Alaska Airlines is cutting award prices for many routes and increasing earning for premium cabin travel on many partners. The news comes as the company announced details about its loyalty integration with Virgin America and cuts to its partnership with Delta Air Lines.
The new Alaska Mileage Plan award chart offers up a lower starting point for short-haul awards and three new tiers for award pricing depending on route length. Intrastate routes under 700 miles previously were discounted to 7,500 points from the traditional 12,500 rate for one way domestic awards. The new award chart cuts the starting price on those trips to 5,000 points and drops the intrastate requirement; all short awards now get the new pricing. It also add a new 7,500 point award for trips 701-1,400 miles and a 10,000 point award for trips 1,401-2,100 miles. Trips over 2,100 miles will continue to start at 12,500 one way.
Key to this change is that it is the starting point for awards, not necessarily what MileagePlan members should expect to pay on any given day. Searching on Spokane-Seattle, for example, yields awards priced at 5,000, 7,500 and 12,500 point levels, plus the refundable option at 17,500. On Portland-Seattle – also theoretically a 5,000 point award – rates appear to be mostly 10,000 or 20,000 points for a one-way trip. This variable pricing is both good and bad news. Alaska Airlines has not gone so far as to implement a completely variable priced award structure.
It still has award charts, but there are also many price levels which the charts do not show. In other words, there’s only mostly an award chart.
Reciprocity & Transfers
Earning across the merger partners presents some interesting opportunities. Elevate remains a revenue-based program while MileagePlan remains distance based. This means travelers will need to consider price versus distance in choosing where to credit flights during the overlap period as the programs merge. A Virgin America flight crediting to the MileagePlan program will earn at least 100%, with class of service bonus credits for B fares and higher. A $75 one-way flight between Los Angeles and San Francisco will earn 500 points in MileagePlan or about 275 points if credited to Elevate. Even with the 1.3 multiplier Elevate members will get when converting their points to MileagePlan that’s an easy choice. For longer flights the threshold to consider is approximately 15 cents per mile (excluding taxes). Anything cheaper than that and it will be better to credit to Alaska Airlines; anything more expensive (and still not into the class of service bonuses) should credit to Elevate.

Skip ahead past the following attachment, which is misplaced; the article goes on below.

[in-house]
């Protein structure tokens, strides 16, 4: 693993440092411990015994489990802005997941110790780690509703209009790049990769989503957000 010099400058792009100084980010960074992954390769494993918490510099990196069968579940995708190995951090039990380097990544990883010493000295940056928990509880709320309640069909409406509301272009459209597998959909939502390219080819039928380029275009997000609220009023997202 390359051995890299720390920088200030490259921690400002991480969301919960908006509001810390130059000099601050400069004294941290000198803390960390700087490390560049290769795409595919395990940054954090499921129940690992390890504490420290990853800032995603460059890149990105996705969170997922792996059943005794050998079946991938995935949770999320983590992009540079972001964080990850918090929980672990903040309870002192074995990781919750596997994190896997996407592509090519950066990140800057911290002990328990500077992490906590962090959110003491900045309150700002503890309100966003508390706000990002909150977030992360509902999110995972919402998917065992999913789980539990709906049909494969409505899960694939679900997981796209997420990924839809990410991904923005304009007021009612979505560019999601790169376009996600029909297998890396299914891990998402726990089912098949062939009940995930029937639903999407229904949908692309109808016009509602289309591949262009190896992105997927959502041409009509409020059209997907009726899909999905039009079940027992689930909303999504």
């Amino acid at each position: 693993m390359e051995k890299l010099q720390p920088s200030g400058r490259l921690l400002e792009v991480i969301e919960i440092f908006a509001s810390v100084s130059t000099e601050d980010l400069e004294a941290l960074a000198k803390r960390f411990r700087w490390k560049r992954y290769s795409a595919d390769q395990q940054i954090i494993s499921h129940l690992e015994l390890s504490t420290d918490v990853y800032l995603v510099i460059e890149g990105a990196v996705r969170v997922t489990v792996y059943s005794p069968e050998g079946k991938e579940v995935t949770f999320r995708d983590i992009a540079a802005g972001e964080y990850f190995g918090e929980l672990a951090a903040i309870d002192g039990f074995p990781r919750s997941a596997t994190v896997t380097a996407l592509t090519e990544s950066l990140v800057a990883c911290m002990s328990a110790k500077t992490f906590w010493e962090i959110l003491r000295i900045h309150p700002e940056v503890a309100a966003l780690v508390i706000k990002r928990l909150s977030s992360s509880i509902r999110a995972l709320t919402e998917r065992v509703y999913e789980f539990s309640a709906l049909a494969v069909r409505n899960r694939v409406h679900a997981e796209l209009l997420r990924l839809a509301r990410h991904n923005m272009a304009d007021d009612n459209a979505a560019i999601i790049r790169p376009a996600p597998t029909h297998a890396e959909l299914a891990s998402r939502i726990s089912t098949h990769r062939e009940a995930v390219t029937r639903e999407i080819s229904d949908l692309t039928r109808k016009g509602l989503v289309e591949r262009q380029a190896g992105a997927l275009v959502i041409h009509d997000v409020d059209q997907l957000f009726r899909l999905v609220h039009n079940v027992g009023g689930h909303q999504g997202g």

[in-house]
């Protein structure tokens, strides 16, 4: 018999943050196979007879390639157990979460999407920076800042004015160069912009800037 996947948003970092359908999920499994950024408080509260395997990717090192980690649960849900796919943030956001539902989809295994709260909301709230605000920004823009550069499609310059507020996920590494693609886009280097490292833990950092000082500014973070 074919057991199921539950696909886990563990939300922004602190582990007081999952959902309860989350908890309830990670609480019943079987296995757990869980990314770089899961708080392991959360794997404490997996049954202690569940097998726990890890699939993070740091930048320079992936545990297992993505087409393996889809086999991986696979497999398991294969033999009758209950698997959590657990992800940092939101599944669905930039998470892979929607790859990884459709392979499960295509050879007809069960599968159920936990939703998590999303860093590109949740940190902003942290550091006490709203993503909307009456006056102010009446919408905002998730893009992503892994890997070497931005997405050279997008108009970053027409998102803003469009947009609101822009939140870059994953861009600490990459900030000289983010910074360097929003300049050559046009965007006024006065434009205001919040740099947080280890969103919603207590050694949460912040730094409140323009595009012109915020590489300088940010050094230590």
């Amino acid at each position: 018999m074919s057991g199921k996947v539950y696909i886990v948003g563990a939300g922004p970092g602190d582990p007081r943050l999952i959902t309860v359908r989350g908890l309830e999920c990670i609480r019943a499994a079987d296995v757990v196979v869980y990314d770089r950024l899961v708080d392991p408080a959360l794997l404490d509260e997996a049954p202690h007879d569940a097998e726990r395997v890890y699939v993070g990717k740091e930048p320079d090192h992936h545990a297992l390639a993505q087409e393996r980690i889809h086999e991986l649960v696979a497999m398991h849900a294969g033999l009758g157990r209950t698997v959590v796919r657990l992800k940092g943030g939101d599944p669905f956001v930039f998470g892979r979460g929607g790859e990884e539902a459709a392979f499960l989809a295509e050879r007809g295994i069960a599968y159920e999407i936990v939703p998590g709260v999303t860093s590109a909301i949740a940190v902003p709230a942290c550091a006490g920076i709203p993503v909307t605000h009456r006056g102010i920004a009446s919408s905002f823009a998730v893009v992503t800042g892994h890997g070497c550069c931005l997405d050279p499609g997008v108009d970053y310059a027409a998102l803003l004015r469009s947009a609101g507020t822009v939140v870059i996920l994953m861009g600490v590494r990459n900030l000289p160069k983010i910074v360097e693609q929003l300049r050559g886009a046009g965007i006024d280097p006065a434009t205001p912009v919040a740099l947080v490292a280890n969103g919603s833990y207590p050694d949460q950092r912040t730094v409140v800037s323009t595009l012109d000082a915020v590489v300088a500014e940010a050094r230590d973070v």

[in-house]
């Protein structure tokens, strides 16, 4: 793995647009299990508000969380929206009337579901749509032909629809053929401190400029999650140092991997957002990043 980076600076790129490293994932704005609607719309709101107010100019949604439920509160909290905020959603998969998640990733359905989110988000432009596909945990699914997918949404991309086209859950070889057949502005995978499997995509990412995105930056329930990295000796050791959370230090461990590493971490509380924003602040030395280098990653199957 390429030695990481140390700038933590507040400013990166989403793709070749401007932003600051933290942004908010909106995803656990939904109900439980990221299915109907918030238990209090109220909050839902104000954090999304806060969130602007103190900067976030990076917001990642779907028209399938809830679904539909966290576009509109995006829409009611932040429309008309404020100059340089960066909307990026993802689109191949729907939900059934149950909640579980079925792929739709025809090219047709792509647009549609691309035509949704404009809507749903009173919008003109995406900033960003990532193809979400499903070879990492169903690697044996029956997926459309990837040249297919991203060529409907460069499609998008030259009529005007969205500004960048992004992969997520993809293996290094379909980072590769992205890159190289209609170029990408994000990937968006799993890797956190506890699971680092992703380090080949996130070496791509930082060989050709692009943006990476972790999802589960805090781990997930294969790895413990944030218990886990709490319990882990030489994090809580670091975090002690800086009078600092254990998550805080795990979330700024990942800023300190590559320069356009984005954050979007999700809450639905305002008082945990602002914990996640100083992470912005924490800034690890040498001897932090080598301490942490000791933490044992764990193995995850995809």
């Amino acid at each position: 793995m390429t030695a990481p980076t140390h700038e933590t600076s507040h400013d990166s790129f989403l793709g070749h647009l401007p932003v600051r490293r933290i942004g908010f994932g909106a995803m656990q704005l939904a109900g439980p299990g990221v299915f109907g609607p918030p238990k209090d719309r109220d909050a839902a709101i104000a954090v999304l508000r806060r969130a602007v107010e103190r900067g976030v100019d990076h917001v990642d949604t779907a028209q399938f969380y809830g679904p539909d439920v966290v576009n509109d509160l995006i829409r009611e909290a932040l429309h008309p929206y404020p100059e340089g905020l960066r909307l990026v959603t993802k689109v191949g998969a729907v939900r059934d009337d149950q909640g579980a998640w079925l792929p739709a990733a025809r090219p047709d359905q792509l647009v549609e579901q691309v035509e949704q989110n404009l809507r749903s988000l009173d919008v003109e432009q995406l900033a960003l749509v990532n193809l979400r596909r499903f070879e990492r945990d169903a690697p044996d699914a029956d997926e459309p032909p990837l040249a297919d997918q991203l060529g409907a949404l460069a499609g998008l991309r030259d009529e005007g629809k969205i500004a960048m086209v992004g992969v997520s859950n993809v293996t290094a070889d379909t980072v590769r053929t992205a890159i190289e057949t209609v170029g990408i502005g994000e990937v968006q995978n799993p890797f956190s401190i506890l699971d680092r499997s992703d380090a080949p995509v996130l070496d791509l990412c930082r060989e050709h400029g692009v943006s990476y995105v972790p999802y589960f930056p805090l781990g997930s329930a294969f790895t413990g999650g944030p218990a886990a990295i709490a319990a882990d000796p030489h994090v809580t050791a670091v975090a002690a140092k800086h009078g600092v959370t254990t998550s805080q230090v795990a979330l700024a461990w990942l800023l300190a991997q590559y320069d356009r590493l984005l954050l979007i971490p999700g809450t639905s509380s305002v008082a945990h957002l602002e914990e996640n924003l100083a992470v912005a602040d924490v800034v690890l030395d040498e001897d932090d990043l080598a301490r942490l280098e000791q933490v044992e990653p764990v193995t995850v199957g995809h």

For Alaska Airlines flights crediting to Elevate the numbers are distance based but without a 500 mile minimum or even the 100% base rate. Cheap fares will credit at 50% scaling up to 175% for first class tickets. That same first class fare will also earn 175% credited to the Mileage Plan program, but without the 1.3x multiplier for moving it back over on January 9, 2017 when such transfers become viable. With the way the two earn charts are set up flights on Alaska Airlines with a Q fare or higher should credit to Elevate; cheaper fares should credit to MileagePlan. The above ignores elite bonus credits which change the earning rates back in favor of the program where a travelers has elite status.
One open question right now is whether it will be possible to convert from MileagePlan back to elevate at the same 1.3:1 ratio. There are some nice sweet spots on the Elevate award chart that would make that a nice option but, from what has been shared by the company so far, that seems an option somewhere between unclear and unlikely. UPDATE: Confirmed as not allowed.
Bigger Bonuses in Premium Cabins
Premium cabin partner travel just became more lucrative when crediting to the MileagePlan program. Alaska Airlines will now give more points for business and first class flights on Qantas, Emirate, British Airways, Cathay Pacific and more. The company is advertising “up to 80%” more miles” but also includes an example on Qantas where the earning 133% higher. Mostly good news even if bad math in the marketing copy.
On the balance this is all good news for members in the two programs.
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